London landmarks went pink overnight in celebration of the birth of the princess of Cambridge in the Lindo wing of St Mary’s Hospital Paddington.
And the new arrival for the Duke and Duchess of Cambridge- known informally to the public as William and Kate- is being hailed as a boost to the capital’s tourist industry.
VisitLondon is predicting that the capital will welcome nearly 32 million UK and overseas tourists this year – well up on the 29.1 million total achieved in 2013 – the year Prince George was born.
Even the fountains in Trafalgar Square took on the pink theme last night.
Pink fountains in Trafalgar Square to celebrate the birth of the new Princess! pic.twitter.com/TN1sUjl4Cu
— David Nicholson (@LAS_Brent) May 2, 2015
London & Partners is the Mayor of London’s official promotional company which runs VisitLondon.com.
Chief Executive Gordon Innes said:
We are delighted for the Duke and Duchess of Cambridge on the arrival of the new princess, the news of which will make it an extra special bank holiday across London.
While it’s impossible to quantify the effect the birth of a new royal baby will have on the number of tourists visiting London, it’s clear that London’s tourism is going from strength the strength, and its royal connections and attractions are key drivers that attract people from the UK and abroad to the capital.
The arrival of the newest member of the royal family is being celebrated with regal-themed afternoon teas, packages and special offers in well-known restaurants and department stores.
In a more feminist age the association of the colour pink with girls and blue with boys is being criticized as ‘a binary trope’ and ‘a sexist reversion.’
There will be much less pressure in the 21st century for William and Kate’s daughter to feel obliged to wear colours linked to her gender.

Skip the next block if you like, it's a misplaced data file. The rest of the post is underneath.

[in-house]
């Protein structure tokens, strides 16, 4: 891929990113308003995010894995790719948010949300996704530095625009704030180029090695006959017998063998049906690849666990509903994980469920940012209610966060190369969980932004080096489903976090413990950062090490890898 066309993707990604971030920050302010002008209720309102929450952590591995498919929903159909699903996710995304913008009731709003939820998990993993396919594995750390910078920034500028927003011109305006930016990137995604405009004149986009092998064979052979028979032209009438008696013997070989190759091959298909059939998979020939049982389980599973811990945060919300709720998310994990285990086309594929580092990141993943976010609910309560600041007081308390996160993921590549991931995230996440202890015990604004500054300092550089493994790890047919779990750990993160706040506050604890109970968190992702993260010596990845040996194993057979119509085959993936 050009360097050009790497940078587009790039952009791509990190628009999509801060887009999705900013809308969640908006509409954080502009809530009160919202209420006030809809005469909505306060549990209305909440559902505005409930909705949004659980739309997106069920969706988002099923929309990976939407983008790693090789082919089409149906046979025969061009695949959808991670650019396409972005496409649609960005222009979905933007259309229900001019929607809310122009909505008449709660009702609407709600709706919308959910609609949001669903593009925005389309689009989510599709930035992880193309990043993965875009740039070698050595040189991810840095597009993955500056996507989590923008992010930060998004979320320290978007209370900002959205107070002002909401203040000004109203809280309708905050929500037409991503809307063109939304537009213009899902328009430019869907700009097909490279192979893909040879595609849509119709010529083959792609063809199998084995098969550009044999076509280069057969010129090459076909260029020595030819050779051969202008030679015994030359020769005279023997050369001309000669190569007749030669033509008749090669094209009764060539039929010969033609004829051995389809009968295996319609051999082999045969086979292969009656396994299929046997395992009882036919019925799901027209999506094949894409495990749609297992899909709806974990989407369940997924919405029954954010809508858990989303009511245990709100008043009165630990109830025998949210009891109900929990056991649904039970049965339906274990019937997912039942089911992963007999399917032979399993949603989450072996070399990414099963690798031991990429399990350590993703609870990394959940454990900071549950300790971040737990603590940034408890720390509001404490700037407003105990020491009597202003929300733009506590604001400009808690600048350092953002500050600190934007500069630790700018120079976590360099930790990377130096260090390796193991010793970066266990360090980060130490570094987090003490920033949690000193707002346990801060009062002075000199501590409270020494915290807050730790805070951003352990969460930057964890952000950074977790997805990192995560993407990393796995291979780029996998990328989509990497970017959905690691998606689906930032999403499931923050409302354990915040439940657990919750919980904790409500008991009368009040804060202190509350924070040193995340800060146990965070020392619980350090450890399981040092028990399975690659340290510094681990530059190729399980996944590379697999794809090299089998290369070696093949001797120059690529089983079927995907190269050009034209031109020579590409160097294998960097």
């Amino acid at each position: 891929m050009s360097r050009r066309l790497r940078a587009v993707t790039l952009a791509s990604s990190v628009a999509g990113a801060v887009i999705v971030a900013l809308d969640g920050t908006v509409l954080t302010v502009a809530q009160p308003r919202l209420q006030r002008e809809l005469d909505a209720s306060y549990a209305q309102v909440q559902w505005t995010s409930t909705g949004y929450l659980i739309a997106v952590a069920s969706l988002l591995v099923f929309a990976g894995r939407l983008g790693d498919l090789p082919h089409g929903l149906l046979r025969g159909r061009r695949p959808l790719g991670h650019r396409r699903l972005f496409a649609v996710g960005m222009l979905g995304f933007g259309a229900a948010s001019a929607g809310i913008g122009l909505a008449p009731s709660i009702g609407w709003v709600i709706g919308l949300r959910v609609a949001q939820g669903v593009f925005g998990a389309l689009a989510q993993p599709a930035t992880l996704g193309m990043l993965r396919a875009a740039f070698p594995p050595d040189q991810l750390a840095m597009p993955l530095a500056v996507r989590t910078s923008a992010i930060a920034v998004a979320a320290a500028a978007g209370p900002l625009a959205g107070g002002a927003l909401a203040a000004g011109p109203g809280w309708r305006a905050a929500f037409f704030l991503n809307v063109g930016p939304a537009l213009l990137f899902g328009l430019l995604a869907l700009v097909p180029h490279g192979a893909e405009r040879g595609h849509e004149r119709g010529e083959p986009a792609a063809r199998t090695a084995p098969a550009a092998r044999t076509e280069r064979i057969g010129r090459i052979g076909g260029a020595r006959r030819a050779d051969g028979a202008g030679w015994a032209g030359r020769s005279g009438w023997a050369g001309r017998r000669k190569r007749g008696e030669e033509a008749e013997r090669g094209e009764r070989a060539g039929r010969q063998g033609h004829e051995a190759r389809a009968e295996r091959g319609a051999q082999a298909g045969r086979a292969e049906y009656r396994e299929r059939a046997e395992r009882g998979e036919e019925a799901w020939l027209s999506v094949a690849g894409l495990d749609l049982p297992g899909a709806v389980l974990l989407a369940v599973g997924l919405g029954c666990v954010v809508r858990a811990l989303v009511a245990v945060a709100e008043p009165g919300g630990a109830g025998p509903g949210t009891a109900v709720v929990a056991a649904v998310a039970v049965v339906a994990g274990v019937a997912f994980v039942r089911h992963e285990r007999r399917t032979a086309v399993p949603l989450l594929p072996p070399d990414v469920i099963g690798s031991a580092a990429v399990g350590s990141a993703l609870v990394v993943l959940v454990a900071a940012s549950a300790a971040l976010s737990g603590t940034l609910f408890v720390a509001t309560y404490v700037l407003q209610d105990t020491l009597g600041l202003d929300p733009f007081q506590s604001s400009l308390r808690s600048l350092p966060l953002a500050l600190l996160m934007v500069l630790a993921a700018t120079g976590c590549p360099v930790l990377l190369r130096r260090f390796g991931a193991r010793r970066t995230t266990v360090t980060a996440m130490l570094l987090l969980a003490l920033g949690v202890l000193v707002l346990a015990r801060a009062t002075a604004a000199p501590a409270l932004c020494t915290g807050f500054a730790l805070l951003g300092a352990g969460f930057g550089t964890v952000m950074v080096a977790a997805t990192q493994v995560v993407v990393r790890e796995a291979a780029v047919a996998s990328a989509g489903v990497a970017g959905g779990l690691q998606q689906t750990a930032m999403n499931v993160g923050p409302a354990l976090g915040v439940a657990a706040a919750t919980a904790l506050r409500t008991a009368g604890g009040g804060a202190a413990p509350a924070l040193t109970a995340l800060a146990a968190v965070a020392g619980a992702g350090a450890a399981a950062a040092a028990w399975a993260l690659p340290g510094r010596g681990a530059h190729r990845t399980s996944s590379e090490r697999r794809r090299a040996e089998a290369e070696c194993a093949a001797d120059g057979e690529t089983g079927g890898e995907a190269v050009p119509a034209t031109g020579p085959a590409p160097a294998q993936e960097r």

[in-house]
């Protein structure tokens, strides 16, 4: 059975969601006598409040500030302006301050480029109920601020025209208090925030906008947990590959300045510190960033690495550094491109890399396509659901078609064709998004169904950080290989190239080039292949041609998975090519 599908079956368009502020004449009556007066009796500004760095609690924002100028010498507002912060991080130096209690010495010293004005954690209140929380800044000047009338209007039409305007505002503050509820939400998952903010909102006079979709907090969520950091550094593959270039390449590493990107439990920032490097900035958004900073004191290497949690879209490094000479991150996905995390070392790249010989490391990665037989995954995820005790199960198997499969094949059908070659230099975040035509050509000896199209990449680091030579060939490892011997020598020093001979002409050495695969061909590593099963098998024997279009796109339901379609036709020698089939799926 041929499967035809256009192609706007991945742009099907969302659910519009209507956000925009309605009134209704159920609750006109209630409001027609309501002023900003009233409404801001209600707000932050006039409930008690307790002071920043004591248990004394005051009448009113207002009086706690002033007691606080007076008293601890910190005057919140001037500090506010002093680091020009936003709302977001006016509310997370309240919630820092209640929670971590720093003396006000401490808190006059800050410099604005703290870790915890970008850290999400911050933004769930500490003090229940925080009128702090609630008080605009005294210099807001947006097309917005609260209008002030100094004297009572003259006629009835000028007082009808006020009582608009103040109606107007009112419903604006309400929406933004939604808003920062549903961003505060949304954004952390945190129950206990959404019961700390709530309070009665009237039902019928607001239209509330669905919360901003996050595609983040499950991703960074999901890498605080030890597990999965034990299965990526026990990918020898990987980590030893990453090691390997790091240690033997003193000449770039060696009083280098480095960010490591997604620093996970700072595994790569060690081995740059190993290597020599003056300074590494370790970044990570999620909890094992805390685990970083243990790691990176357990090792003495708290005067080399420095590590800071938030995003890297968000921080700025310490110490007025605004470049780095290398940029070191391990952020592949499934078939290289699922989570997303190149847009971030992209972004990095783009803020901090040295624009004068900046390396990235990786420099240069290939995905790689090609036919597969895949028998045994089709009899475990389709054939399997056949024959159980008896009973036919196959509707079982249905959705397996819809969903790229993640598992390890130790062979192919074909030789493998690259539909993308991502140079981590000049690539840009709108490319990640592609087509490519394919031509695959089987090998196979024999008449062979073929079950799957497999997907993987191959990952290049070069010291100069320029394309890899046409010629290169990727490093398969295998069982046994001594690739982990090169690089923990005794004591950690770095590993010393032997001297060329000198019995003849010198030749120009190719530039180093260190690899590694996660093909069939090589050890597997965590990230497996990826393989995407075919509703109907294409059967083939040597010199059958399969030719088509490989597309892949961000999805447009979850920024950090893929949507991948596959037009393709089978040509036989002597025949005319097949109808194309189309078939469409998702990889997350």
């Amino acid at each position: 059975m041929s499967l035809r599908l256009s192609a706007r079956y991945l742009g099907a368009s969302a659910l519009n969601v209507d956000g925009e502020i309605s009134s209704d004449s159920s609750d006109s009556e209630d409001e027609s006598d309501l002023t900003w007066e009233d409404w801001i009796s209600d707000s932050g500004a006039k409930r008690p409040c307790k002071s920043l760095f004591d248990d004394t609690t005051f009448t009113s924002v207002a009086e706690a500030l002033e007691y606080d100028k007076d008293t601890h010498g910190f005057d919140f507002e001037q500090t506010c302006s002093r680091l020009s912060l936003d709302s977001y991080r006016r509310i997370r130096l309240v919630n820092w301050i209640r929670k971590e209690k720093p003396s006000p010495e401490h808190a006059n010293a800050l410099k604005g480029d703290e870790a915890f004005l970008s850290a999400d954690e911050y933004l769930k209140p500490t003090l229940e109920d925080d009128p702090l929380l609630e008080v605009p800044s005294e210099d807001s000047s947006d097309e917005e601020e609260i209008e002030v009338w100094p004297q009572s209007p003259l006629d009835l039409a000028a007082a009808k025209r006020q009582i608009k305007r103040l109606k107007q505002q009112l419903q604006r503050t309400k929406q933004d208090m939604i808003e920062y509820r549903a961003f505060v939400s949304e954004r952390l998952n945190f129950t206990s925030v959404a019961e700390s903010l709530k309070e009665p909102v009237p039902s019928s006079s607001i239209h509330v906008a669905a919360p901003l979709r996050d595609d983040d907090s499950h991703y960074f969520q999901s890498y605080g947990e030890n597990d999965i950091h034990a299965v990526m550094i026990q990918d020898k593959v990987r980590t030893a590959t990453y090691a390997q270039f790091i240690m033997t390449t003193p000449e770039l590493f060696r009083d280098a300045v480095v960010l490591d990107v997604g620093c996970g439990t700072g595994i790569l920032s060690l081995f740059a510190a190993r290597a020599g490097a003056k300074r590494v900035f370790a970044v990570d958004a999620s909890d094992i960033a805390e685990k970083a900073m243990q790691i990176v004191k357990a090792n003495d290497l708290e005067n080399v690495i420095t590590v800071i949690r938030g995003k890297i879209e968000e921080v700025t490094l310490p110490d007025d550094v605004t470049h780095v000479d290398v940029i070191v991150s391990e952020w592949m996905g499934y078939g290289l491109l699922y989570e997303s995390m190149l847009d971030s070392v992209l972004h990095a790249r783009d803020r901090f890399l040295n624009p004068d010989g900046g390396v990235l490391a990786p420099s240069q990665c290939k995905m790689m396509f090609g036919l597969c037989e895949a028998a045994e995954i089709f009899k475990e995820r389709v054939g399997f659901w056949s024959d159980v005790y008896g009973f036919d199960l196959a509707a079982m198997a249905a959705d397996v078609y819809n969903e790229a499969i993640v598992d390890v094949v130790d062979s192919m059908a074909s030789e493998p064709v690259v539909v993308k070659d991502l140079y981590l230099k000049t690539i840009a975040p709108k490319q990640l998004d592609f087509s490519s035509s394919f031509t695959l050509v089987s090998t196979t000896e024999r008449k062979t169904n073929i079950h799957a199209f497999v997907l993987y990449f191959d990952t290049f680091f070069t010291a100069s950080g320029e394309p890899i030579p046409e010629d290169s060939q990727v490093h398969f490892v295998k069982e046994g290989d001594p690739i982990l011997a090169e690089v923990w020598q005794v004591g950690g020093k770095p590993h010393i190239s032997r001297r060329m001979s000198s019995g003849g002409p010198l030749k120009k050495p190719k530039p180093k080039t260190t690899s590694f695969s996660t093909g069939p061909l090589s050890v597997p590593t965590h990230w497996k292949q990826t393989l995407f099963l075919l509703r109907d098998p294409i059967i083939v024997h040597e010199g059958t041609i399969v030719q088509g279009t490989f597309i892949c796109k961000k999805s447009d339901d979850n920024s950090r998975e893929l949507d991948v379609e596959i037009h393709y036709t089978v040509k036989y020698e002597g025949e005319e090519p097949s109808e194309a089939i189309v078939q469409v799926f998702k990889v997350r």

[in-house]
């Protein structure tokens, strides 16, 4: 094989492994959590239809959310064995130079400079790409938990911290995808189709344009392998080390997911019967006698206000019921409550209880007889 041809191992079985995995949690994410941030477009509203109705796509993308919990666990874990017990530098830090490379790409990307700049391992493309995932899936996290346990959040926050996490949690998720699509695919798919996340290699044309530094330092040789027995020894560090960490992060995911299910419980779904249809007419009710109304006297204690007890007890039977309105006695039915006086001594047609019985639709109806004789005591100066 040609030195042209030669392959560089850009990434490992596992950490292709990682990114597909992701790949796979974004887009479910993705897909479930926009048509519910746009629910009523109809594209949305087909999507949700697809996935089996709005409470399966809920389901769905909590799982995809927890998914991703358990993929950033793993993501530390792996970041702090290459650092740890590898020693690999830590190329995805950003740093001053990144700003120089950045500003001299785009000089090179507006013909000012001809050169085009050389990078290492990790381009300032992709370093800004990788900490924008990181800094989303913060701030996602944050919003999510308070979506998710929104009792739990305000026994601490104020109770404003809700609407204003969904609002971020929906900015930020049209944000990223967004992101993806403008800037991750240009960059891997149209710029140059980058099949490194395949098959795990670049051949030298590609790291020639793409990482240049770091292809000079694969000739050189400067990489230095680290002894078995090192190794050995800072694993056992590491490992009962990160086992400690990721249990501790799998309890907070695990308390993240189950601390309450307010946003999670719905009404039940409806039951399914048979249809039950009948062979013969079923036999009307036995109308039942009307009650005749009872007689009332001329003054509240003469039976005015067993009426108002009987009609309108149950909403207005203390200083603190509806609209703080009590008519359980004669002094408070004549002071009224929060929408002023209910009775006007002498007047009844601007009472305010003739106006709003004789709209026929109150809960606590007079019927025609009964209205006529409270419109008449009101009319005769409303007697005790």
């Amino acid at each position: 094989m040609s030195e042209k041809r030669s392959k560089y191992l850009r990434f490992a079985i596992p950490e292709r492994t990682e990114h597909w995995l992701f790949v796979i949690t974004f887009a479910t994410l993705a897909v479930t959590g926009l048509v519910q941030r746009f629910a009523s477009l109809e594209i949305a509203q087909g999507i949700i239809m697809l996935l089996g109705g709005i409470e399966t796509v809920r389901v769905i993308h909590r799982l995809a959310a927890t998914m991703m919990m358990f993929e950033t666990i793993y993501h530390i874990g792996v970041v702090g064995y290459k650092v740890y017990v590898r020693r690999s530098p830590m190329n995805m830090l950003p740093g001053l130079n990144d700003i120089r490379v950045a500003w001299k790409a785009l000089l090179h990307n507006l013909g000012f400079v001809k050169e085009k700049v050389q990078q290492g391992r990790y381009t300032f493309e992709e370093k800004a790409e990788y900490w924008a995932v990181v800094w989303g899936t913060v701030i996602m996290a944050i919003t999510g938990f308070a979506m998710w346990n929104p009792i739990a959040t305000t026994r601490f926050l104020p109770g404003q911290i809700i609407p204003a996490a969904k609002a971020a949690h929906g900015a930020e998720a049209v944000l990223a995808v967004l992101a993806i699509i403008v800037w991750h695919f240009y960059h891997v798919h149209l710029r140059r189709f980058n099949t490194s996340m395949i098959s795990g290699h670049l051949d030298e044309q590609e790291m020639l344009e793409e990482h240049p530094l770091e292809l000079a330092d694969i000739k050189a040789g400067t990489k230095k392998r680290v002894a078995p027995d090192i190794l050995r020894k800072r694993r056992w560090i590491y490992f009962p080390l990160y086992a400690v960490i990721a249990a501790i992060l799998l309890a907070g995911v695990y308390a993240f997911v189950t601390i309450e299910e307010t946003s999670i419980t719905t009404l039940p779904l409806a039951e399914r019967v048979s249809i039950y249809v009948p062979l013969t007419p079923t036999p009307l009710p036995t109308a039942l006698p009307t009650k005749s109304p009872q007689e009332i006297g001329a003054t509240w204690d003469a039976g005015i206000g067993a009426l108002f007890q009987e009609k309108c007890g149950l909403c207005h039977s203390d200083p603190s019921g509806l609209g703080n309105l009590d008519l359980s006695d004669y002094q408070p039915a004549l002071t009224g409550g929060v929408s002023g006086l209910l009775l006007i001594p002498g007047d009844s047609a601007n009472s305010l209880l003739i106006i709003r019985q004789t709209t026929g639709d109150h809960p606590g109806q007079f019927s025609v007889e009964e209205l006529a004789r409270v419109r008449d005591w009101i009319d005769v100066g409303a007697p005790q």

She’ll be growing up in an age when gender stereotypes have been and are continuing to be challenged.
Part of this shift is reflected in the ending of male bias in the order of Royal succession.
The new princess will also, unlike Anne, not be overtaken in the line of succession by any future younger brothers.
The Succession to the Crown Act came into force in March this year and removed the male bias.
The Princess- yet to be given a name- is, therefore, fourth in succession to the throne:
1. The Prince of Wales
2. The Duke of Cambridge
3. Prince George of Cambridge
4. The new Princess of Cambridge
Dr Judith Rowbotham, visiting research fellow at Plymouth University, said it’s a good thing that the Princess’s arrival will help restore gender balance in the Royal dynasty:
It’s nice to have the gender balance restored. It has been unusual that there’s been so little in the way of girls in the royal family for such a long time.
George III had lots of daughters and so did Edward VII. There has been a dearth of young princesses in the close royal family.
Quite a number of queen consorts have been tough and formidable in their own right. What is nice is that women born into the royal family make their own way.
It’s the women in the last couple of centuries who have lived longer and in a sense done more and wider things.